One of those books I grabbed right off the shelf at the library because it looked like it would be interesting. A super-quirky interestingly complex tale of interwoven art crimes and the ten or so people involved in perpetrating and solving them. Odd writing style (a lot of one-sided expository convos which felt super weird) but easy to not mind. The author is a noted expert in this topic and kind of a polymath so a lot of that seemed to come out in the writing of this novel.
One of the better Bruno books of the recent ones. This one was about solving a case of a mystery skull found the woods 30 years ago using fancy facial reconstruction techniques. That intersected with obvious excuses for Bruno to cook fancy dinners and some international geopolitics & a forest fire. No huge tactical shootouts for the most part and there was a lot more of the town involved in this particular book.
An excellent first book by Lugo, a Black man from NYC, who has never really been hiking or camping before but decides to hike the AT from Georgia to Maine. Learns stuff, meets people, has adventures, relates it all with a sense of humor & warmth. I really enjoyed learning things along with him and appreciated his good attitude especially when facing challenges that were particularly difficult for him.
A really good spooky “AI drawn to its logical conclusion” story with a queer female autistic protagonist and a robust story line. Stands alone as a great scifi novel but also has a sequel which I’m excited to read. There’s a lot going on here between AI that has evolved to be indistinguishable from gods and the “religion” that comes as a result of that. A few people manage to find/create some chinks in that armor. Complex and nuanced and a really good read.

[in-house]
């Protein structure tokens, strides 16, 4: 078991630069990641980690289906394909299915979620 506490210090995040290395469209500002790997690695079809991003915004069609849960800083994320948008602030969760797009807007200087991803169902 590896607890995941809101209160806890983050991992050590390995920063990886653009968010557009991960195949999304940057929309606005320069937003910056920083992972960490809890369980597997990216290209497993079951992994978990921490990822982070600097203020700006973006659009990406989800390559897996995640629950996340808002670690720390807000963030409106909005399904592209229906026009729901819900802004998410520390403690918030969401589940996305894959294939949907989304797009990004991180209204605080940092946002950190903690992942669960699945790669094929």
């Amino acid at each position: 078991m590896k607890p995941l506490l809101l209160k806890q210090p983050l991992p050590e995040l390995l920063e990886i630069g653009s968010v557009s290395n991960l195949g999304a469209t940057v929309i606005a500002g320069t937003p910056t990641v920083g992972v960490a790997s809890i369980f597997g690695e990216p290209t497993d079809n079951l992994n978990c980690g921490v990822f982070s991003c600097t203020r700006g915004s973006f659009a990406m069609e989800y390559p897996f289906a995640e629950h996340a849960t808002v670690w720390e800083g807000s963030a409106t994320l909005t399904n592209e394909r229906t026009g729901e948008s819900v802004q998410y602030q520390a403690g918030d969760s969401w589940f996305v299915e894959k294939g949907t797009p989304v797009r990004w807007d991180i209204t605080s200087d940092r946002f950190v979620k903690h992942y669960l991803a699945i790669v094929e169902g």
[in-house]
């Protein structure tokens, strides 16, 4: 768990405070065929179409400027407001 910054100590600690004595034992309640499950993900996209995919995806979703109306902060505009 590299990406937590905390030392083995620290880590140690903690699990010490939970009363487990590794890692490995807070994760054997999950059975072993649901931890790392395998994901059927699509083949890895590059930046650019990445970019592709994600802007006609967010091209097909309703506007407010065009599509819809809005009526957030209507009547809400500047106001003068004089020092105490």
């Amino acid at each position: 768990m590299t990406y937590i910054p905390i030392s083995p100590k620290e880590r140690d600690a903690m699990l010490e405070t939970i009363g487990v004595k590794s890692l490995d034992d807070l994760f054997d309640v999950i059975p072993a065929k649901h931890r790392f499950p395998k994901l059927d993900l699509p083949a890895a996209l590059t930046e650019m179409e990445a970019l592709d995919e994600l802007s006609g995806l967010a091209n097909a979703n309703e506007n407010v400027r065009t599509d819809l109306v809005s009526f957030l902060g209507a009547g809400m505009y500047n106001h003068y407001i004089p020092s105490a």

My initial review of this was “A melancholy reflection about falling down buildings, health and family issues, and thinking a lot about what it would take to feel "at home.” Gorgeously drawn, doesn’t really go anywhere, even though geographically you’re in a lot of places." The graphic novel rubbed me kind of the wrong way but I couldn’t really put a finger on why. Just mopey white girl ennui I felt like. Then I read this review on Goodreads.
In short, that review is by the mother of the young man whose photos Radtke basically appropriated for a lot of the content in her book. And I think I got a bit clearer of an idea of why I hadn’t liked it. The story seemed to use the emotional content of a lot of people--her boyfriend, this young man, a lot of the people in her life--without being clear that’s what she was doing. And those people were treated badly by her. She starts out kind of obsessed with the pictures of this young man, carries them with her everywhere but then just... loses them somewhere on a trip to Europe. Ick.